MATHIAS CORMANN: I don't accept that at all. It is important for us to ensure that those bank customers with legitimate grievances do have the most efficient way possible to resolve those grievances, initially through the banks. At present there is also a process through the Financial Ombudsman service. We have already said that the Government is open to look at how that process could be further improved. The important point is that a Royal Commission would not actually provide any resolution to aggrieved bank customers... interrupted
LEIGH SALES: We are not talking about a Royal Commission. We are talking about your inquiry.
MATHIAS CORMANN: These hearings through the House of Representatives Economics Committee is one part of an overall approach. We have given additional powers to ASIC. We have given additional resources to ASIC. There have been a whole series of previous inquiries including a comprehensive Senate Inquiry into the banking system, a Financial Systems Inquiry with about 43 recommendations, which we are currently in the process of implementing. This is not something that happens in isolation. It is one of a series of steps that the Government has taken to ensure that there is increased accountability by the banks towards their customers and the public.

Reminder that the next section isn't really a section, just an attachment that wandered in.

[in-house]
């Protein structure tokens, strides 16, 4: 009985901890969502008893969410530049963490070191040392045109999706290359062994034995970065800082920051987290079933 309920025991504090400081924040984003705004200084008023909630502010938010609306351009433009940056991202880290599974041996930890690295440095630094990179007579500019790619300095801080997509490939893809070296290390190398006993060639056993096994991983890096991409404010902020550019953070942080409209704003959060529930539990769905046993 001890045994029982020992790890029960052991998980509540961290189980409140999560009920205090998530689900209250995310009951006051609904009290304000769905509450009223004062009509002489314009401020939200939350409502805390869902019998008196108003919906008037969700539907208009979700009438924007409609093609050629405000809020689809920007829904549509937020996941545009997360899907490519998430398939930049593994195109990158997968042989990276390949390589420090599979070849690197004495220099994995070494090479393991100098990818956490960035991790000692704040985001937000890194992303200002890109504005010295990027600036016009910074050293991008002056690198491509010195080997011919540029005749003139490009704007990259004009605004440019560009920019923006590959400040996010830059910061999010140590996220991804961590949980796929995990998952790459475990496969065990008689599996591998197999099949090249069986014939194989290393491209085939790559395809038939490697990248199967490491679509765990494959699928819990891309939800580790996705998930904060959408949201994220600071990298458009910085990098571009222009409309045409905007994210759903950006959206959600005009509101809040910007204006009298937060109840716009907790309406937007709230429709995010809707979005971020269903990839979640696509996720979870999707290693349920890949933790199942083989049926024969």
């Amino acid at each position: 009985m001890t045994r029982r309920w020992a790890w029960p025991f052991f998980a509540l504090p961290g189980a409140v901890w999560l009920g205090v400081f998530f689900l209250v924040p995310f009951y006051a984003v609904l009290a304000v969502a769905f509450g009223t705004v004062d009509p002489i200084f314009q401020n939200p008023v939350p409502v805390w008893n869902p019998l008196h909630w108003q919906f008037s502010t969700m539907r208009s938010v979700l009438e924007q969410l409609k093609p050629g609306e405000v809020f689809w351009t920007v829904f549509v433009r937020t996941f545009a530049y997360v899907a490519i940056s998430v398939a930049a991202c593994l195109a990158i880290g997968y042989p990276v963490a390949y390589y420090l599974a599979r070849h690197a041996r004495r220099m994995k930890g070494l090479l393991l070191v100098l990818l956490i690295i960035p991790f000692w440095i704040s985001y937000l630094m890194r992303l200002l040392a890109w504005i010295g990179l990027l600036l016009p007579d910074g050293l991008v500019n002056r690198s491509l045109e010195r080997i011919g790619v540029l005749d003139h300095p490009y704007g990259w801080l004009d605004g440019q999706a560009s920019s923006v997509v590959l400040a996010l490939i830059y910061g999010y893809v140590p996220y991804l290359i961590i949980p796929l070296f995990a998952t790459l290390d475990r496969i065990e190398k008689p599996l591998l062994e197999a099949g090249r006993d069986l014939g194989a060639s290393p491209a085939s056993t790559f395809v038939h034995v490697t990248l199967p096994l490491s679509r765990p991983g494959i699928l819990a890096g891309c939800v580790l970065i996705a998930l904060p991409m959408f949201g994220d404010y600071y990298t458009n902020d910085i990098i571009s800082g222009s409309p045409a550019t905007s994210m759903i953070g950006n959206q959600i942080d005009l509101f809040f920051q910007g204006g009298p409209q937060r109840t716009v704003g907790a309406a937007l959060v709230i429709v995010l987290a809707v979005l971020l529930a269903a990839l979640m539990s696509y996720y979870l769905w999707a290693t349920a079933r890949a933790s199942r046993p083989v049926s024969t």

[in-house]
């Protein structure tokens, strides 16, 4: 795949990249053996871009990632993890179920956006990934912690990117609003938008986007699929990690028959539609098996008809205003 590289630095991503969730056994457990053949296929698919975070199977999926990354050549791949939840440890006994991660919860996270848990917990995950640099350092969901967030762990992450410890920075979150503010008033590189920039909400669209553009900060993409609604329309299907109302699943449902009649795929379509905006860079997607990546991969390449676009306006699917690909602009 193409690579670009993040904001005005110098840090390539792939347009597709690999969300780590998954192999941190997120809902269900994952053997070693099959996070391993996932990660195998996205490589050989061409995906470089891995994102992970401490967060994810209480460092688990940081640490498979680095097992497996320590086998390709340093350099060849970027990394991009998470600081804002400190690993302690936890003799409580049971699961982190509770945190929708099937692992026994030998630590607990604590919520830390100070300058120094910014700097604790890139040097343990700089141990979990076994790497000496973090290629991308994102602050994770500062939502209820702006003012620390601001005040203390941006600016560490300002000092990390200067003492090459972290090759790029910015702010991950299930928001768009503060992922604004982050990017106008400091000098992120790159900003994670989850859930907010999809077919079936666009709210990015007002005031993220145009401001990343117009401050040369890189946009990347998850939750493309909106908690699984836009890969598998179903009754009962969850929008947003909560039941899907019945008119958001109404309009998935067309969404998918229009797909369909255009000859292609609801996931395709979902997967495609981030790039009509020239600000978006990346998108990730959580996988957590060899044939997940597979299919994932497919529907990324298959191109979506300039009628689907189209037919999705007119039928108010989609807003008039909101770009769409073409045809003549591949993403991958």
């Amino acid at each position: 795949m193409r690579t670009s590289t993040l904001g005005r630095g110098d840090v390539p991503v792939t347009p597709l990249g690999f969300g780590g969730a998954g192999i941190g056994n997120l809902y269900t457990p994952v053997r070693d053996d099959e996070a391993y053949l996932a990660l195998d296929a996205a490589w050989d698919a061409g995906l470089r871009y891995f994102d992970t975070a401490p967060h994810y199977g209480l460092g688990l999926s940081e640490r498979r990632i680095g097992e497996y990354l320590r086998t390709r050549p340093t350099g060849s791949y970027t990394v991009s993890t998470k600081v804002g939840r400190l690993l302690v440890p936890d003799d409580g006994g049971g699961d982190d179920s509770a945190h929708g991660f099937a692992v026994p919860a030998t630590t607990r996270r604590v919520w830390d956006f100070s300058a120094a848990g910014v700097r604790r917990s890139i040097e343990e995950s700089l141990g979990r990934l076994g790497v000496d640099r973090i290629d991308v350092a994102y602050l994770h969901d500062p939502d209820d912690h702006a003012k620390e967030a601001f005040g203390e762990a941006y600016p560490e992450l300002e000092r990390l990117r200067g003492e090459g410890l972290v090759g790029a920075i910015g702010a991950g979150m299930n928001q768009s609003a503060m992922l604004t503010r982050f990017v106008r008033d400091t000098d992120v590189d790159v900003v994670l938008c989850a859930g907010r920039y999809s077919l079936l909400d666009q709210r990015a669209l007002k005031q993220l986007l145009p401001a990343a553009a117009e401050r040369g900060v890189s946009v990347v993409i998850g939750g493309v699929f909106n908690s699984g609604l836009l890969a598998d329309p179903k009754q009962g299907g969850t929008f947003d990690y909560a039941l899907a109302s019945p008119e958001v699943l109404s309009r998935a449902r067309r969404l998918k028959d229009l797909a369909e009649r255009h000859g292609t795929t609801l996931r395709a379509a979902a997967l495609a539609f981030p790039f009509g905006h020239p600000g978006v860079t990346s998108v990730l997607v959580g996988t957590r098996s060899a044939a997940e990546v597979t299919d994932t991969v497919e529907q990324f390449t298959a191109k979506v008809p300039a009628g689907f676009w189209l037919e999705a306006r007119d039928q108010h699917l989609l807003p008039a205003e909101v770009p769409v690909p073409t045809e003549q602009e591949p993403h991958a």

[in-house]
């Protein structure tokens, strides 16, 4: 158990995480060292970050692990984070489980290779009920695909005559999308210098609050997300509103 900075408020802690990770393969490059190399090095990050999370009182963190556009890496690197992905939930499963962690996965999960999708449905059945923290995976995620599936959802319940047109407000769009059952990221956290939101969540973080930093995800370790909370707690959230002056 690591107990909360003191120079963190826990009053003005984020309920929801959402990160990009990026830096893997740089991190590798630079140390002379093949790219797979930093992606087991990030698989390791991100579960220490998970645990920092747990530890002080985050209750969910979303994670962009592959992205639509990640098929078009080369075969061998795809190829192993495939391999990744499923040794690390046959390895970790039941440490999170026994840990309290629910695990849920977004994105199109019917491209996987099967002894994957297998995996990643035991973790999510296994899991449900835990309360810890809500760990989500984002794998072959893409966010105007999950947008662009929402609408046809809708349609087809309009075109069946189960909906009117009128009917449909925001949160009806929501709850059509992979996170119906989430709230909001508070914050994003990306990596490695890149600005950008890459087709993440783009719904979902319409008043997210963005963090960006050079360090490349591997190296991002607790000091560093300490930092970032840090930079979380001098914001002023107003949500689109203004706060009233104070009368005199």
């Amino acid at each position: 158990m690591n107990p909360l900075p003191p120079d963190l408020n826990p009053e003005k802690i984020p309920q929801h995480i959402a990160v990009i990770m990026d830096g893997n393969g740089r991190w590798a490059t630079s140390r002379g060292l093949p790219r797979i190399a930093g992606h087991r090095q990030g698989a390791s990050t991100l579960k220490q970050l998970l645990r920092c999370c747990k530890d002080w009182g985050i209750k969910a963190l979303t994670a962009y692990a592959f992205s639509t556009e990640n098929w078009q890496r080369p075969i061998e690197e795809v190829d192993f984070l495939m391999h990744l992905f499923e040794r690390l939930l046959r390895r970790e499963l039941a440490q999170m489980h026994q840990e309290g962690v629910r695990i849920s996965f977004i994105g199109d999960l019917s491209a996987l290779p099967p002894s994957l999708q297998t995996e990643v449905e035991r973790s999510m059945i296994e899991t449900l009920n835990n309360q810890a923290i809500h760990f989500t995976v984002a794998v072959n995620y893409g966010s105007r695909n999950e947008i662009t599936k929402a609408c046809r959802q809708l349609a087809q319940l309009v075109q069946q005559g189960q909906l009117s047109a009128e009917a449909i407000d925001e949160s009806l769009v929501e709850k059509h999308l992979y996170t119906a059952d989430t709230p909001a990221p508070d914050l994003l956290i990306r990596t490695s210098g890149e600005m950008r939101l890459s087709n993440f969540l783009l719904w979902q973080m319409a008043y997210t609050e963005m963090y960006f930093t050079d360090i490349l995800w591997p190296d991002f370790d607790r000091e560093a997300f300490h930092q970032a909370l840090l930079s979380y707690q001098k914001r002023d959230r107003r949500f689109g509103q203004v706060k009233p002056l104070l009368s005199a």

LEIGH SALES: These hearings will go for three days. You have got four separate CEOs who represent millions of Australians. Individual MPs have 20 minutes each to ask questions. There is no way that can get through the full extent of what has gone wrong, can it?